Note: This isn’t necessarily a return to a regular update schedule. As of this writing, I’m still within the city of New Orleans and without regular Internet access. Things are returning to normal rapidly here, but might take a while before this comes around.
Academic plagiarists steal for one singular purpose, to get a good grade on an assignment without having to do the work. This can be caused by any number of things including stress, high work load, poor time management skills, lack of confidence in their understanding of the material, pure laziness and even a belief that plagiarism is the best way to complete the assignment.
Still, no matter the reason, the purpose is singular, to get a good grade without doing the work.
Personal plagiarism is a bit more of a gray area. the purpose isn’t so clear and the reasons for it are even more vague. However, understanding why many people steal content can help us develop techniques for dealing with them and perhaps even prevent them.
That’s why, even though it’s nowhere near a science, it’s important that we all at least make an attempt to understand why people plagiarize, if nothing else than for the sake of our work and our effort.
The Business Plagiarist
Some people plagiarize purely for profit. These are the people who use automatic scraping software to loot sites of their content and repost them with their own ads. They do it simply because it’s easier and faster than creating their own content. If they took the time to create their own material, they might be able to run one or two Web sites. However, if they steal their content, they can run dozens effectively, multiplying their ability to make money.
While there’s no doubt that what they’re doing is copyright infringement, they approach it more from the mentality of a house burglar or petty thief. This is how they make their living, nothing more. They don’t spend much time debating the morality of it and probably have a list of reasons why they think their actions, though not legal, are morally just.
As such, repeating copyright law to this crowd probably will have little effect. They know the legal implications very well. They’ve also thrown morality to the wind and can’t be appealed to on that front. Instead, you have to hit them where it hurts, the pocketbooks.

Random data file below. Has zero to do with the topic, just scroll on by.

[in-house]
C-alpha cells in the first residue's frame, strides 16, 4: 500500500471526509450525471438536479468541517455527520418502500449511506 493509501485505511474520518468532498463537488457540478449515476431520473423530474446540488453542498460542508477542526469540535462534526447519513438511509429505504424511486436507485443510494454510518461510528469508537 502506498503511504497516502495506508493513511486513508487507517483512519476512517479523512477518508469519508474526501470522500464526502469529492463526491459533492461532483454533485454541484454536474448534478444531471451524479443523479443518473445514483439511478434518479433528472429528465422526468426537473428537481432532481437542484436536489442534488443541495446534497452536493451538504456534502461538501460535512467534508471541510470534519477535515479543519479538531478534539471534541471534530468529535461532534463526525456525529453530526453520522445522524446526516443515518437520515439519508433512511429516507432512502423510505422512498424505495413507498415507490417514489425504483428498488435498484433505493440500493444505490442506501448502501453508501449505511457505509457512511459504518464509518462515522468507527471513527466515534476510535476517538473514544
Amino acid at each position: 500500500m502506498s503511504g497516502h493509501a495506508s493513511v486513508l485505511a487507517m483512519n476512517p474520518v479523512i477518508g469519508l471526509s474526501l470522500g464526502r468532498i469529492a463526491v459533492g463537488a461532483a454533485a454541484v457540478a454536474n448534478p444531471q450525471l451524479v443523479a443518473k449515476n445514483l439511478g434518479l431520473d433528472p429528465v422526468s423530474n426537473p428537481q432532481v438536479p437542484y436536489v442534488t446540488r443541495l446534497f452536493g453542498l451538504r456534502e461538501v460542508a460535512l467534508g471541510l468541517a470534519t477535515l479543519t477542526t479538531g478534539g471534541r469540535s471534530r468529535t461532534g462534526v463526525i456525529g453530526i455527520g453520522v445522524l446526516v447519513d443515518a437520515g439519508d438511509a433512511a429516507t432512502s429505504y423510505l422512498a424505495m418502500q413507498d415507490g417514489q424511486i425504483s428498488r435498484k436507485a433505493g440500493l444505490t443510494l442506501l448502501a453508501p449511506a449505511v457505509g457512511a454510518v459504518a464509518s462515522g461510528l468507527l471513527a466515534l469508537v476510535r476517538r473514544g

Lace any cease and desist letter you send with a direct threat to sue and mention the penalties copyright law allows for in such cases. Also, attack their sources of revenue by reporting them to Google Adsense or whichever site runs their advertisements. Finally, DMCA notices are usually very effective for this kind of plagiarist as they usually host with well-known and well-respected free providers (once again, to save money).
However, bear in mind that these plagiarists are almost always the first to move on. Since they’ve largely automated the process of setting up a new site and probably have dozens of others waiting in the wings, simply shutting down their site isn’t likely to be much of a deterrent.
As I said before, attacking their revenue stream is a much more effective long-term solution. The wallet is every businessman’s weak point, regardless of whether he’s legitimate or not.
The Show Off
Some plagiarists have no business motive at all. They run personal Web sites chock-full of stolen material but without a revenue stream in sight. Laziness generally isn’t a solid motive as they often take a great deal of time customizing and tweaking their site to their liking and their taste. Though their sites are almost always amateurish and deeply flawed, it’s obvious that a great deal of effort went into them.
These plagiarists also don’t simply scrape content from one place and put it up on another. They search the Internet and find material that they like, picking and choosing from what they read, often hitting only a few pieces from each site. Some might even tinker with the work that they steal in an attempt to improve it.
Though they can hit almost any type of material that they enjoy, they more commonly steal poetry, artwork, photography, short stories and other types of creative work. The reason is that the goal of this kind of theft is to impress people. Be it friends, strangers or a potential love interest, plagiarists in this area are almost always working to impress someone else by stealing another’s work.